Review: iZotope Ozone 6 Advanced
2015 has definitely started, and it just couldn’t start better! After some days off, I got back to the studio and spent some quality time with iZotope Ozone 6 Advanced, and if you don’t have a clue of what that is, I’ll make it simple to you: one of the best (if not the best) and most complete mastering plugin suites available. Let’s check it out!
Ozone 6 Advanced is a mastering plugin suite, which also works in standalone mode. It consist of various processors which you can use in any given order: 2 EQ modules (pre and post), a Dynamic EQ module, a Multi band Compressor module, an exciter module, a Stereo imager module and a Limiter module. All modules but the imager and limiter can be used in stereo or M/S, which is a great addition in version 6! Also, EQ modules can be used as L/R too, so, you can Eq your left and right channels slightly different, and yes, this can bring lots of phase issues, but as we’ll see later, you can fix that right in the EQ module.
As I’ve mentioned earlier, Ozone 6 Advanced, works as standalone too, which is a very neat idea, since this plugin takes a lot of processing power from your computer, so, if you will be mastering just with Ozone, you might wanna use this in standalone mode to save some processing power.
There are two EQ modules, which are meant to be used as pre and post EQ, so, the best way for me to use them is: PRE: before any dynamic processor; POST: at the end of the chain, right before the limiter. But, essentially, both EQs have the same features.
As I’ve said before, they can be used in stereo, M/S or L/R. There are two global modes: Analog and Digital. As you can imagine, analog mode has a little more character, but digital, has more control options like phase control (crucial when using in L/R) and surgical mode, which drastically changes the curves. Also, there are matching options, from reference track, pink noise (3 dB guide) and 6 dB guide. Each EQ has 8 bands (but, my advice is that if you need to use the 8 bands when mastering, you should probably check your mix first). Each mode can be set to High pass, Low Shelf, Bell, High Shelf and Low Pass. Besides each of the EQ types has its own modes, HP/LP can be set to flat, resonant and brickwall; Shelves can be set to analog, vintage, baxandall or resonant, and Bell can be set to peak, proportional Q or band shelf. Yes, this is a lot of control for any EQ!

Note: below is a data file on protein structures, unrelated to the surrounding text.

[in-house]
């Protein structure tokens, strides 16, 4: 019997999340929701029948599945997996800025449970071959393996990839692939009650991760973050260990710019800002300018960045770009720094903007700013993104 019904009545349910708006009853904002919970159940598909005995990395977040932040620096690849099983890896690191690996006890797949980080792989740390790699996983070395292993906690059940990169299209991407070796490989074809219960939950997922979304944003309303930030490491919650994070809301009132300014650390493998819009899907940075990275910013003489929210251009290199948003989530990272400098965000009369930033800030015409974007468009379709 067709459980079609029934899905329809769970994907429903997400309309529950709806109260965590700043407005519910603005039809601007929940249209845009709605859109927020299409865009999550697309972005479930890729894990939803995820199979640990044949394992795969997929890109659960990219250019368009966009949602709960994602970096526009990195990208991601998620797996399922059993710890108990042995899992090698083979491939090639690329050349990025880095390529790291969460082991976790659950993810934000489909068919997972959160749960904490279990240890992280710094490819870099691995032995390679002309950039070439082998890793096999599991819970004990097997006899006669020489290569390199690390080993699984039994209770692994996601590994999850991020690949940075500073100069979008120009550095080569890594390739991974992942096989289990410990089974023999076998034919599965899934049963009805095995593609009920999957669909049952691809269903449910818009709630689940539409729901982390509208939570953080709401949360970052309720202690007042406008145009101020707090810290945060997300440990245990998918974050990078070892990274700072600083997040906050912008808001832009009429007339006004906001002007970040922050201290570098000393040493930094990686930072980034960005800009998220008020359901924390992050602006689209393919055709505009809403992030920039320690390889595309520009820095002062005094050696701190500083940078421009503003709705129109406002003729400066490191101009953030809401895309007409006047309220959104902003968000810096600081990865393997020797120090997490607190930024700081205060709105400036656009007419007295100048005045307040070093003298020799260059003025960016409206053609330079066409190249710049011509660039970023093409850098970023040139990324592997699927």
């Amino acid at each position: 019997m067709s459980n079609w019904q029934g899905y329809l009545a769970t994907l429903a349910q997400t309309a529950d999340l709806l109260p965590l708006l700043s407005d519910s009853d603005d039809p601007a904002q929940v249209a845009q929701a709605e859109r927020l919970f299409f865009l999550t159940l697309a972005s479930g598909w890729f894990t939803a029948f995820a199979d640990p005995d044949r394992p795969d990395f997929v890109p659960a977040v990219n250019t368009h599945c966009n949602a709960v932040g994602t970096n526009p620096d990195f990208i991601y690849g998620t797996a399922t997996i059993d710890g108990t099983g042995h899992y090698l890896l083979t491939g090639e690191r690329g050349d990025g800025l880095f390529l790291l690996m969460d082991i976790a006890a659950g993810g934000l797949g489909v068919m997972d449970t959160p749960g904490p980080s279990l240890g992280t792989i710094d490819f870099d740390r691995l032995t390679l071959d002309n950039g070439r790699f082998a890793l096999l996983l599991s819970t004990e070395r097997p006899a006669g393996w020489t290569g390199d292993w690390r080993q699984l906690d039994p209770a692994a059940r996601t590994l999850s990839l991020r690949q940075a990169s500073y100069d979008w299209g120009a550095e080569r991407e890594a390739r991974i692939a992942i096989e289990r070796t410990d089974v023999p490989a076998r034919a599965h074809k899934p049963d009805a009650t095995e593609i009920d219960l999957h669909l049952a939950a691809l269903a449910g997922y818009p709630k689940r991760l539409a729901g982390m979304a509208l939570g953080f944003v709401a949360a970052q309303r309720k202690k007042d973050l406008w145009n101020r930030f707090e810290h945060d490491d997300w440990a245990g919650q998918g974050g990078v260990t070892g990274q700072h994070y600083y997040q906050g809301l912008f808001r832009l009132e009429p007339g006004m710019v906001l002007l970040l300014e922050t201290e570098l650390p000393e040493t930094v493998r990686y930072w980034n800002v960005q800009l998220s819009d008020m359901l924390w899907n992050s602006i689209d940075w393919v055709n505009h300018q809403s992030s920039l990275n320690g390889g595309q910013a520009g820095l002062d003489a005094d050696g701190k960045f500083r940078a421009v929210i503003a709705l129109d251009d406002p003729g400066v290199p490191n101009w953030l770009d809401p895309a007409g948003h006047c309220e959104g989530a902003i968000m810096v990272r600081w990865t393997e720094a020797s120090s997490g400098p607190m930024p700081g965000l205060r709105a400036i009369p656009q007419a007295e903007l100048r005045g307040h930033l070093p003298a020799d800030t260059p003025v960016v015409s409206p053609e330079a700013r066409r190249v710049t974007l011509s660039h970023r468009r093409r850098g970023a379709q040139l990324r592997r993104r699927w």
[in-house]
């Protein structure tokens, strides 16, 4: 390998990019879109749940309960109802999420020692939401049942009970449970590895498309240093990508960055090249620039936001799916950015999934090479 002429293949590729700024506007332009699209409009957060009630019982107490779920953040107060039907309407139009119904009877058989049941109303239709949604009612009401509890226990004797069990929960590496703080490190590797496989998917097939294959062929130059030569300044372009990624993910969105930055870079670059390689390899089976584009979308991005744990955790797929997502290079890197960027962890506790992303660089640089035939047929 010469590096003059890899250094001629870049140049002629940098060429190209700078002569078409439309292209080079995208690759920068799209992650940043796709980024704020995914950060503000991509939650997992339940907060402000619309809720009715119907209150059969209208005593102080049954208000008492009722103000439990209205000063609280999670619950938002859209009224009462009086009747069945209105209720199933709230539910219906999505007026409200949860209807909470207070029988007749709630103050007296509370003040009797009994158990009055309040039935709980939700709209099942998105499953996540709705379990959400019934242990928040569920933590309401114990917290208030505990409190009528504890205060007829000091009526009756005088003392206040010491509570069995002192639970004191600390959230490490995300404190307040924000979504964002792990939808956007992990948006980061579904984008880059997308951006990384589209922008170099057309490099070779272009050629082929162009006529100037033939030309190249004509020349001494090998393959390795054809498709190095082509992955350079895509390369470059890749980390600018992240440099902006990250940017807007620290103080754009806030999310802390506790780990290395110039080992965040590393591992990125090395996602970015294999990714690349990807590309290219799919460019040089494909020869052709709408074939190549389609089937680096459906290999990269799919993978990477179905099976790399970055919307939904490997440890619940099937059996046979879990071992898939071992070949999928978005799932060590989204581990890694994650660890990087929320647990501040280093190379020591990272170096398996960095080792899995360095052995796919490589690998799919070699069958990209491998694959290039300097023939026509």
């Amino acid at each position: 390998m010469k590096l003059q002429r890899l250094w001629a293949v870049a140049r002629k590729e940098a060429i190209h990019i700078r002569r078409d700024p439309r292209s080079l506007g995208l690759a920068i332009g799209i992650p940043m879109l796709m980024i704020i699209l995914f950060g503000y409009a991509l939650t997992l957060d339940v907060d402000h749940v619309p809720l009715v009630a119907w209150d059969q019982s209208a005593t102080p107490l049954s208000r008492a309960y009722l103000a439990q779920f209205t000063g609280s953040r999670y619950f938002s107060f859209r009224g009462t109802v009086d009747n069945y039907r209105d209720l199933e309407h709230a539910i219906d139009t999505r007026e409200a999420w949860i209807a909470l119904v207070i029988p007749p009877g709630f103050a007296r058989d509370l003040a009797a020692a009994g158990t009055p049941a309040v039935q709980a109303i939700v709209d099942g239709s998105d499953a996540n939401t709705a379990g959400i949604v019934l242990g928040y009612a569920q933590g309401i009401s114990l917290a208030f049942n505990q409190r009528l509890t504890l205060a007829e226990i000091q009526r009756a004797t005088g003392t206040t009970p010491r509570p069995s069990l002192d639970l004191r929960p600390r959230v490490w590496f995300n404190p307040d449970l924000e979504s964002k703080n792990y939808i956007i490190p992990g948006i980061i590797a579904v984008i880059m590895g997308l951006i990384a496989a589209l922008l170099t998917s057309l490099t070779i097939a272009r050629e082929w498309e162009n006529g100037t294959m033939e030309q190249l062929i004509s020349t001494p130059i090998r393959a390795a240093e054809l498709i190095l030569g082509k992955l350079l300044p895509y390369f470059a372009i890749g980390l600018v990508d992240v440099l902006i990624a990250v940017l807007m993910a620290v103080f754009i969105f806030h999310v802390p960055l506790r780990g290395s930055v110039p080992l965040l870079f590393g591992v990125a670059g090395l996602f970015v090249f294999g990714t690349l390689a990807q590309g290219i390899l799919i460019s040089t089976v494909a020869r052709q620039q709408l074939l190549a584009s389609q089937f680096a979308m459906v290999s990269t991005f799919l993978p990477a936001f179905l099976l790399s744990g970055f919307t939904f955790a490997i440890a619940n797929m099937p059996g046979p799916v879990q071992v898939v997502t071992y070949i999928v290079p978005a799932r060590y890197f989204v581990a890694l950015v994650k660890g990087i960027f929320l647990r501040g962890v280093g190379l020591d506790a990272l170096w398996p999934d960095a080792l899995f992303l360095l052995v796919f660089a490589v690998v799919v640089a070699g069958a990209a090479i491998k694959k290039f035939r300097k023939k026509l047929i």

As with the EQ modules, the dynamic eq can be set to work in Stereo, M/S or L/R, and in Analog or Digital mode. This time, you have four bands which can be set to Baxandall Bass, Band Shelf, Peak Bell, Proportional Q, or Baxandall Treble, and for the dynamics part of the module, you’ve got threshold level and attack and release. I’m not gonna get very in deep explaining what’s a Dynamic EQ, but basically is like having multiple dynamic processors, which work for each band independently, so, when you boost a frequency, it acts like an expander and when you cut a frequency, it acts like a compressor.
Well, this is a a pretty standard multiband dynamics processor. Each band has a Limiter and a Compressor with all typical controls: threshold level, ratio (up to 30:1 and with negative levels for gate/expander) attack (from 0ms to 500ms), release (from 0ms to 5000ms), and knee. Each band has independent gain makeup level and a control for parallel compression, so, you can do some pretty cool things with this!
This is the module I like most! It’s a multiband harmonic exciter with six types of distortion: Warm, Retro, Tape, Tube, Triode and Dual Triode. Each of this modes has a pretty unique character as they excite different sets of harmonics; the tape and tube emulations, are absolutely awesome!
Besides, each of the five bands has its own amount and mix controls. This is very clever, to set different amounts of parallel processing for each band.
This module is a great tool to enhance the stereo image. It has four different bands with controls from 100% to -100% (mono). It’s a pretty simple module, nothing too fancy in here, but, it has a very useful vectorscope for phase checking.
Last but not least is the Limiter module, which might be self explicatory, but, it has some nice features. Of course it features celling and threshold levels (very much in the Waves L2 fashion). There are three different modes, each with its own character: IRC I, II and III, each can be set to pumping, balances, crisp and clip. You can also set the attack via the character fader, from fast, to smooth, transparent and slow, there’s also a stereo unlink control and a transient emphasis, which somehow recovers the transient peaks.
In the standalone mode, there are some neat controls like sum to mono, dither, and L/R swap. Also, there’s a gain match switch for level matching when bypassed. Each module can be set to solo or mute, and can be used in any order, also, when used as a plugin in your DAW, you can insert in your track individual modules for saving some processor power.
This is a very versatile and powerful mastering suite. Of course, it sounds great and it can have a lot of character or be as clean as possible. It is intended for mastering purposes, but, if your computer’s processor lets you, you might as well use some of the modules in the mix environment. Anyway, this is, in my opinion a must have for anyone who’s mastering!
About The Author: Rafael Hofstadter is a recording and mixing engineer and sound designer with 10+ years experience in playing and programming synths, recording, mixing and producing pop/rock/folk albums. He also runs piggysounds.com.[/author]